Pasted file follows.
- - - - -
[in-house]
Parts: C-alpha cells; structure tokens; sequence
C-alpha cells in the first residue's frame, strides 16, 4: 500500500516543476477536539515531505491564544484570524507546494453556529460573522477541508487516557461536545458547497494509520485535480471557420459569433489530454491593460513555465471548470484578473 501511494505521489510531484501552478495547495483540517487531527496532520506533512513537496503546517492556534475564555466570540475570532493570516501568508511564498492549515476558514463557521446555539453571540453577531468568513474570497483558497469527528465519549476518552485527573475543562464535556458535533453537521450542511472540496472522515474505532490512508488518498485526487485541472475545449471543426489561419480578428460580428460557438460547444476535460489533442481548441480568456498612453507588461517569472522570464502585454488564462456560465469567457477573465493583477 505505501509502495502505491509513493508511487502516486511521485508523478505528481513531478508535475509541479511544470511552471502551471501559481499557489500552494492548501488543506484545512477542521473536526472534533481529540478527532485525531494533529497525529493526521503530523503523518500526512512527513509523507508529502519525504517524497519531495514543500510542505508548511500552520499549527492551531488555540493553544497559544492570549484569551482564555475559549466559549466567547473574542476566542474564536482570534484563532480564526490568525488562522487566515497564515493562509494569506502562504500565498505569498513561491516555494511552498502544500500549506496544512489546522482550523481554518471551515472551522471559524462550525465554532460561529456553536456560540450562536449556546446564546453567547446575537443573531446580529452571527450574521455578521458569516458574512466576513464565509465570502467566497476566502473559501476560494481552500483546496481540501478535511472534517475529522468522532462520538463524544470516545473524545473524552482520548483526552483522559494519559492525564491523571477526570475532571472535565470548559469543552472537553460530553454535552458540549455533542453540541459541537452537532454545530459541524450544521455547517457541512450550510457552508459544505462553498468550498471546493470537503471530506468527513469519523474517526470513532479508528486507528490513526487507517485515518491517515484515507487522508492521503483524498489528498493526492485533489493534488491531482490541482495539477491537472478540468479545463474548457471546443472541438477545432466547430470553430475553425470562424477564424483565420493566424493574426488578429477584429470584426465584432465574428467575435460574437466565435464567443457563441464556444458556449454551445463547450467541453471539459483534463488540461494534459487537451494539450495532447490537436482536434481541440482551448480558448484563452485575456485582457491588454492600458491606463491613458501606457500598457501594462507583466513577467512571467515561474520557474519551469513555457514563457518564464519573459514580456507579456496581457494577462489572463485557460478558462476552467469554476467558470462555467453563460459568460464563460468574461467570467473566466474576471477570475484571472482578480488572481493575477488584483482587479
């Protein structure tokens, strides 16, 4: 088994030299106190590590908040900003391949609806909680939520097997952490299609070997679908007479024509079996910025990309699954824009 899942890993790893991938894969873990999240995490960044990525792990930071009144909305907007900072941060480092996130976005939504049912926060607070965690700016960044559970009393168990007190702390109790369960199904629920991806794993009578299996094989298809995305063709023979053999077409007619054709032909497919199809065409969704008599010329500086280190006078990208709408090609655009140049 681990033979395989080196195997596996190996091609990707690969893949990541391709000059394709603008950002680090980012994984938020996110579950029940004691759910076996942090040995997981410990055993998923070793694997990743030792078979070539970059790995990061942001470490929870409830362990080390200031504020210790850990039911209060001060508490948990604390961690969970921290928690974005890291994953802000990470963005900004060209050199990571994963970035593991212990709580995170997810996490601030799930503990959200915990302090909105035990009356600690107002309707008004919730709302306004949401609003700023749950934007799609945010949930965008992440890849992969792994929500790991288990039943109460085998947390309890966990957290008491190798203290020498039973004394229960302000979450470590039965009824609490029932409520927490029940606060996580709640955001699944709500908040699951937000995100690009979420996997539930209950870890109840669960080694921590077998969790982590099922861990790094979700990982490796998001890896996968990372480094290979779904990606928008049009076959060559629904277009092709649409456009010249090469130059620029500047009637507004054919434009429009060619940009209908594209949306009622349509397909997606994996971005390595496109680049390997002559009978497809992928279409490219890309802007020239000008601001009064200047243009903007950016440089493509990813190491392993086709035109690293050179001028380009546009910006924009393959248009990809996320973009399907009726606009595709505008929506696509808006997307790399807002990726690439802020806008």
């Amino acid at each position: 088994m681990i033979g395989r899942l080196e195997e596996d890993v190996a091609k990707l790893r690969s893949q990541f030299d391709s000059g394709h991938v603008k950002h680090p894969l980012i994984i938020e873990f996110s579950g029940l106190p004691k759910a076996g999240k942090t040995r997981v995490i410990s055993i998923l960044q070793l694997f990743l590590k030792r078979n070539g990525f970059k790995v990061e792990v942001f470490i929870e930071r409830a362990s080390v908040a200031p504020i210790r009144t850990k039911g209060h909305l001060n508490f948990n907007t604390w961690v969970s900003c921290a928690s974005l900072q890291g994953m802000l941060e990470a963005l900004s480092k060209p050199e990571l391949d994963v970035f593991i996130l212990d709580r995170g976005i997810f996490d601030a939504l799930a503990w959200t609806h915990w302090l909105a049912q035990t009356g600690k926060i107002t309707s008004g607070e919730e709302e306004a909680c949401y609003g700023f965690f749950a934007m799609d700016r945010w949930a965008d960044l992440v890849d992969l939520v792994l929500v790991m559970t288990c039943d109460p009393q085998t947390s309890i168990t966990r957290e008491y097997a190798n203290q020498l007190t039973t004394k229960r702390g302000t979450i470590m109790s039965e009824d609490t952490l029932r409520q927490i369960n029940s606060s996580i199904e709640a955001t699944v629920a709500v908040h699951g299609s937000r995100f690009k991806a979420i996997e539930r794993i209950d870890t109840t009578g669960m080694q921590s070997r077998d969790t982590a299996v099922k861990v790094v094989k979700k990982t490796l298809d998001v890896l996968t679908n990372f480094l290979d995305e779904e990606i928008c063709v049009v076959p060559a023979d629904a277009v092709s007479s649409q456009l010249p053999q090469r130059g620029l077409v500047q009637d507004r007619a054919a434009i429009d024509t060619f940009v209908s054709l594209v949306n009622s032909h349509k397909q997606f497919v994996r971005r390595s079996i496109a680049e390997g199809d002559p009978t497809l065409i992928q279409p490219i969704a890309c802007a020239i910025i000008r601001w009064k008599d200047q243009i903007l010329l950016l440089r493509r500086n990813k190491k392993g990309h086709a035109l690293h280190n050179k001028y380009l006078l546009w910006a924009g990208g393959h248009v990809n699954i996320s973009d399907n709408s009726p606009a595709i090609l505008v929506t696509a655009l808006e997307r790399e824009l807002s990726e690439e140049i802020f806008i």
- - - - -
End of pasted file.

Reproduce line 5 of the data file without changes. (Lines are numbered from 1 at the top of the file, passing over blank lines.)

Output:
């Amino acid at each position: 088994m681990i033979g395989r899942l080196e195997e596996d890993v190996a091609k990707l790893r690969s893949q990541f030299d391709s000059g394709h991938v603008k950002h680090p894969l980012i994984i938020e873990f996110s579950g029940l106190p004691k759910a076996g999240k942090t040995r997981v995490i410990s055993i998923l960044q070793l694997f990743l590590k030792r078979n070539g990525f970059k790995v990061e792990v942001f470490i929870e930071r409830a362990s080390v908040a200031p504020i210790r009144t850990k039911g209060h909305l001060n508490f948990n907007t604390w961690v969970s900003c921290a928690s974005l900072q890291g994953m802000l941060e990470a963005l900004s480092k060209p050199e990571l391949d994963v970035f593991i996130l212990d709580r995170g976005i997810f996490d601030a939504l799930a503990w959200t609806h915990w302090l909105a049912q035990t009356g600690k926060i107002t309707s008004g607070e919730e709302e306004a909680c949401y609003g700023f965690f749950a934007m799609d700016r945010w949930a965008d960044l992440v890849d992969l939520v792994l929500v790991m559970t288990c039943d109460p009393q085998t947390s309890i168990t966990r957290e008491y097997a190798n203290q020498l007190t039973t004394k229960r702390g302000t979450i470590m109790s039965e009824d609490t952490l029932r409520q927490i369960n029940s606060s996580i199904e709640a955001t699944v629920a709500v908040h699951g299609s937000r995100f690009k991806a979420i996997e539930r794993i209950d870890t109840t009578g669960m080694q921590s070997r077998d969790t982590a299996v099922k861990v790094v094989k979700k990982t490796l298809d998001v890896l996968t679908n990372f480094l290979d995305e779904e990606i928008c063709v049009v076959p060559a023979d629904a277009v092709s007479s649409q456009l010249p053999q090469r130059g620029l077409v500047q009637d507004r007619a054919a434009i429009d024509t060619f940009v209908s054709l594209v949306n009622s032909h349509k397909q997606f497919v994996r971005r390595s079996i496109a680049e390997g199809d002559p009978t497809l065409i992928q279409p490219i969704a890309c802007a020239i910025i000008r601001w009064k008599d200047q243009i903007l010329l950016l440089r493509r500086n990813k190491k392993g990309h086709a035109l690293h280190n050179k001028y380009l006078l546009w910006a924009g990208g393959h248009v990809n699954i996320s973009d399907n709408s009726p606009a595709i090609l505008v929506t696509a655009l808006e997307r790399e824009l807002s990726e690439e140049i802020f806008i």